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It’s a great pity that Archbishop Justin isn’t to attend the papal inauguration. Granted it’s two days before his own, but it seems to me that this is a very special occasion, perhaps more so than any recent papal accession; the Ecumenical Patriarch is to be there, and Pope Francis seems to appreciate Anglicanism’s contribution to the world church. I do hope that Archbishop John, (York) will wear a clerical collar, despite his “vow” when he is at the service. He will be there on behalf of us all. A papal inauguration is no place for personal statements.



The terms of ‘conciliation’ visited upon and agreed to by bishops charged with what amounts to disloyalty to the Episcopal Church are now public. I don’t wish to enter into the conversation about whether the Seven should have agreed to this miserable document. They had no choice in the matter. Those who are now Ordinaries would have risked deposition if they had not signed, preluded by costly legal proceedings which their dioceses for the most part could not have afforded. Their conviction of that which is an ecclesiastical version of high treason would have left their dioceses vulnerable and leaderless.

My main discomfort is with the behavior of most of their episcopal colleagues, now assembled at Kanuga for a meeting of the House of Bishops, allegedly devoted to prayer and self-examination. Face it, these men and women represent all Episcopalians, the vast majority of whom haven’t shown any signs that they object to a use of power which is arbitrary, coercive, and ruthless.

This should not be a matter of who supports the schism which has occurred in Fort Worth, Quincy and elsewhere. Those who regard schism as unacceptable should be as disturbed by the treatment of the Seven Bishops, or is it nine, as those who think that schism was unavoidable. What did these naughty bishops do? They signed an ‘amicus’ brief to the courts in Texas and Illinois, challenging the view that General Convention owns all property within the United States occupied and utilized by communicants, even the disused outhouses in rural churches. The challenge isn’t that the dioceses of TEC have and share ownership with the parishes and missions within their territory, although such a view is modern. The challenge is that the General Convention is the ultimate owner of those outhouses and the buildings standing on the land administered by the parishes and missions. (Of course if General Convention owns these buildings is it not ultimately responsible for their upkeep?)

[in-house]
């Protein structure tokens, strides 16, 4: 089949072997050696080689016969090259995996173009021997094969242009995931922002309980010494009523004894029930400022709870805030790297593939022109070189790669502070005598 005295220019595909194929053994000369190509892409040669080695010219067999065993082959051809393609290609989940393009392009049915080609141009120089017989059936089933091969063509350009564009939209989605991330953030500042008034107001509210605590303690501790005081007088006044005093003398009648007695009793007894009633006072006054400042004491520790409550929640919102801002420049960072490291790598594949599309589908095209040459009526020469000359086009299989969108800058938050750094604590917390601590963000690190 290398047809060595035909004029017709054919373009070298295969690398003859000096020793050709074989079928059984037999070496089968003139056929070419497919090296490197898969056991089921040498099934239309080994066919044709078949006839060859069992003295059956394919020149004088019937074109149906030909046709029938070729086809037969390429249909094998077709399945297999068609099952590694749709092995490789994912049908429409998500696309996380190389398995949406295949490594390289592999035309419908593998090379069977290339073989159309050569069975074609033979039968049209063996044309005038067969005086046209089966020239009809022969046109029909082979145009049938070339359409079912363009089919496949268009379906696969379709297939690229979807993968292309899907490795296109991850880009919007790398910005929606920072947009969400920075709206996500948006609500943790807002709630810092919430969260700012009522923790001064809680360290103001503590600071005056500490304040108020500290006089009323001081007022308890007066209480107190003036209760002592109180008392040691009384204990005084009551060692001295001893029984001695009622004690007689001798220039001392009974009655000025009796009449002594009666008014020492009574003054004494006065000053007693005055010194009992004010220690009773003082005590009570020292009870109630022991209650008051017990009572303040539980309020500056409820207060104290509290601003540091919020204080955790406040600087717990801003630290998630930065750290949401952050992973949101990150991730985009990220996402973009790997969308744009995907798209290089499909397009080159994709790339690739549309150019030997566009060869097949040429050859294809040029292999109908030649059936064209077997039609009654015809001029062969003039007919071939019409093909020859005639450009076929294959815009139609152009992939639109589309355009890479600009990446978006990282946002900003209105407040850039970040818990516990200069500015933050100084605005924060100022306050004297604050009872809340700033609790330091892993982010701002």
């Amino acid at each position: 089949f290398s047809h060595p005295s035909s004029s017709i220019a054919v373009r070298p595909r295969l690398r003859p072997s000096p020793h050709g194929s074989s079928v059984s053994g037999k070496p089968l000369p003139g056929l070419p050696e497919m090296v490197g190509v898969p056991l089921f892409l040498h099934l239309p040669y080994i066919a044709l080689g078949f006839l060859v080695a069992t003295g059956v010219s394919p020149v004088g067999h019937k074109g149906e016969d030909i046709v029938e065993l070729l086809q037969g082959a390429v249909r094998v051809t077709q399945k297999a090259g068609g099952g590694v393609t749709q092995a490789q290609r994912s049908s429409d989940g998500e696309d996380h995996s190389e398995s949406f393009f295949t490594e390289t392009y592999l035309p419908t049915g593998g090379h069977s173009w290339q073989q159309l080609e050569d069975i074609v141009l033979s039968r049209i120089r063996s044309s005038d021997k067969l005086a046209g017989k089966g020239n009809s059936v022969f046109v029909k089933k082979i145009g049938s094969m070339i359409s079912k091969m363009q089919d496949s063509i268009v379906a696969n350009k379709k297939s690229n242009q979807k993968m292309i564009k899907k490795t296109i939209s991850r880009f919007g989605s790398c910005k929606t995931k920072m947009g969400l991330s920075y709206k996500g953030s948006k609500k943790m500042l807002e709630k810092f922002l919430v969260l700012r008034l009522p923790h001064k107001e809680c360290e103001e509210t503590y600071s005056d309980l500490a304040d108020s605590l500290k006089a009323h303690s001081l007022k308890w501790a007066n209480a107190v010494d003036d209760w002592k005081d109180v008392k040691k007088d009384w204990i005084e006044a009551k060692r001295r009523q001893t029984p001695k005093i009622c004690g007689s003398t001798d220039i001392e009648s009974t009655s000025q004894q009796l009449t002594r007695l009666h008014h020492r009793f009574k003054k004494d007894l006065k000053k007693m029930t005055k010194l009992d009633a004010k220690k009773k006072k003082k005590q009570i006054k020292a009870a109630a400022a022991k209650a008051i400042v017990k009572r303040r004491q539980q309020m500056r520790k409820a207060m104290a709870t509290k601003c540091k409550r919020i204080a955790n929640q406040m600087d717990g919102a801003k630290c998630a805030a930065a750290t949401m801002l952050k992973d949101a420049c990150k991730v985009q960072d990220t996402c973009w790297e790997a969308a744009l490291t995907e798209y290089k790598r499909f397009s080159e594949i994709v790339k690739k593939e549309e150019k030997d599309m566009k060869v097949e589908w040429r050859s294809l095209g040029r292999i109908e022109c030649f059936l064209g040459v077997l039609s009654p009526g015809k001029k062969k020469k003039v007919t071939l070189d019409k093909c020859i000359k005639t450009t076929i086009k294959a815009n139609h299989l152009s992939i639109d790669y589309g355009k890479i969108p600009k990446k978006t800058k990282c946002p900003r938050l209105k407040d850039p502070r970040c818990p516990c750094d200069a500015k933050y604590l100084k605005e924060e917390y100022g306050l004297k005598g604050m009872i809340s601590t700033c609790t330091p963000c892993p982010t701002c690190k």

An ‘amicus’ brief is not a formal part of a court case. It merely informs the judge that there may be another opinion than that advanced by those seeking to claim ownership. Certainly in these cases there are other opinions, even if they are held by a minority, as the conciliation document states. TEC is now governed by a group, which was once a minority, and which used every tactic n the book to advance its views. But as the Presiding Bishop is wont to say, “The winners write history”.

Basically the ‘offending’ bishops are accused of making their views public.  It is suggested that when the national church authorities decide to take a course of action, our bishops must bow meekly and assent. The document even admits that General Convention hasn’t expressed it’s mind on the policy of challenging in the secular courts those who dissent and withdraw.